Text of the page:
It’s all patchy snow and ice now, and the woods are open for business. The other day I took a walk. I mean a walk with feet on the ground rather than on snow shoes or ice cleats or crashing through a crust. No gear required. Just hound, woman, and woods.
And the wind high in the trees on which winter returns to remind us that it ain’t dead yet. Going down to the bog is descending a Great North Slope still thickly clad in a shield of slick snow-ice on which, the carpenter decides while gingerly slipping and sliding and seeking deep pockets to crash into, dinosaur claws or at least the fierce nails of the hound would be a great evolutionary advantage.
Thus wiser, the hound and I return for a visit, outfitted with our serious cleats, taking note of the layered world of ice and water that is, despite itself, rising on and run over by the tide of impending breakup. Time to get to the Atlantic, guys!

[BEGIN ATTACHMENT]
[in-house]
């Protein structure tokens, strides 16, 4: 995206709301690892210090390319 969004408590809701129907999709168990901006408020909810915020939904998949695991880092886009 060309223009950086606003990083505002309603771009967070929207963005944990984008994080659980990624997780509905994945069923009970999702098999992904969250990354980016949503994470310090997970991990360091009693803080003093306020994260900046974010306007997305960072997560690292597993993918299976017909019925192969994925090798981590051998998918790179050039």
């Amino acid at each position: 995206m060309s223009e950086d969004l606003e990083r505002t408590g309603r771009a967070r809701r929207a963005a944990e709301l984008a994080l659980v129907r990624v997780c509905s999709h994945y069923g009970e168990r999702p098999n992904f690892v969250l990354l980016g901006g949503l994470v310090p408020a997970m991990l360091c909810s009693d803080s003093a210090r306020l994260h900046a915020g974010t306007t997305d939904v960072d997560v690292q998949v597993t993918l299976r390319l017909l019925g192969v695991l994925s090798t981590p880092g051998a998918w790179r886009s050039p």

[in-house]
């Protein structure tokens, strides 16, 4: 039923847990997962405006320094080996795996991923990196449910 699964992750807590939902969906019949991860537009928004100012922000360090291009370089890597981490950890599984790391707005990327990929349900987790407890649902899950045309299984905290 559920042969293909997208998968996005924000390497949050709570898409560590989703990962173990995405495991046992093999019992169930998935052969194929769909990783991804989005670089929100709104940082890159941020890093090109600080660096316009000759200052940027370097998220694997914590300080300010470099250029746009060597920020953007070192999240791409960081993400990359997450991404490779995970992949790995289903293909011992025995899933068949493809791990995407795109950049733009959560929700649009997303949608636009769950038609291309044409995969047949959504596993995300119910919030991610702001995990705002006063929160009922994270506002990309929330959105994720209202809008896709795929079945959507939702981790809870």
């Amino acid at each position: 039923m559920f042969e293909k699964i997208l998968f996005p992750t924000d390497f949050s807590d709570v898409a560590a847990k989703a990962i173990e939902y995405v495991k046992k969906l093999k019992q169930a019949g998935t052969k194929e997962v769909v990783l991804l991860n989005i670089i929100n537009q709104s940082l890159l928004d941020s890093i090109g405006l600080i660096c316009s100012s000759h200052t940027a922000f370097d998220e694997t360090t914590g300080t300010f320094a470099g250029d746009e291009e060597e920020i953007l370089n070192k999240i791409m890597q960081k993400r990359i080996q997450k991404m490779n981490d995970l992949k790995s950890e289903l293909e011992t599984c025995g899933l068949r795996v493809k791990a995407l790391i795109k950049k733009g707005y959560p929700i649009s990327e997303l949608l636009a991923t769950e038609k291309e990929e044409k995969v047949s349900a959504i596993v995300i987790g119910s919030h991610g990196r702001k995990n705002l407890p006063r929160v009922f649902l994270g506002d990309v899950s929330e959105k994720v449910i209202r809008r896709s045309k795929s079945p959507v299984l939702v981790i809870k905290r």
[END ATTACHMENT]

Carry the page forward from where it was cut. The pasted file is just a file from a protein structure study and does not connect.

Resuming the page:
With the early warmth came February geese. I’ve been worried about a couple of them for a few days, one seeming to lie down on the ice most of the time. But they were gone to my great relief, gone before it would freeze over again. And then they swam in to sight with us thinking that oh no they had little ones already — but it they had another low-slung tired goose in tow.
They are still there, two down and one up, near where last year one seemed to have died as I was watching.(Canada in Plainfield) I circle the bog mourning these tired and cold, and hungry no doubt, early geese that must always take the high hit in mortality, pushing the limits as it warms up sooner and sooner, keeping the edge on the advantage of the species as it migrates in an ever changing climate. And yet, when we get upwind, they get up and walk across the ice that has now reappeared.
I hook up the hound before he takes note of them, too, and we skedaddle up the hill. The geese need their energy for better things than walking away from us. We won’t be back for a few days.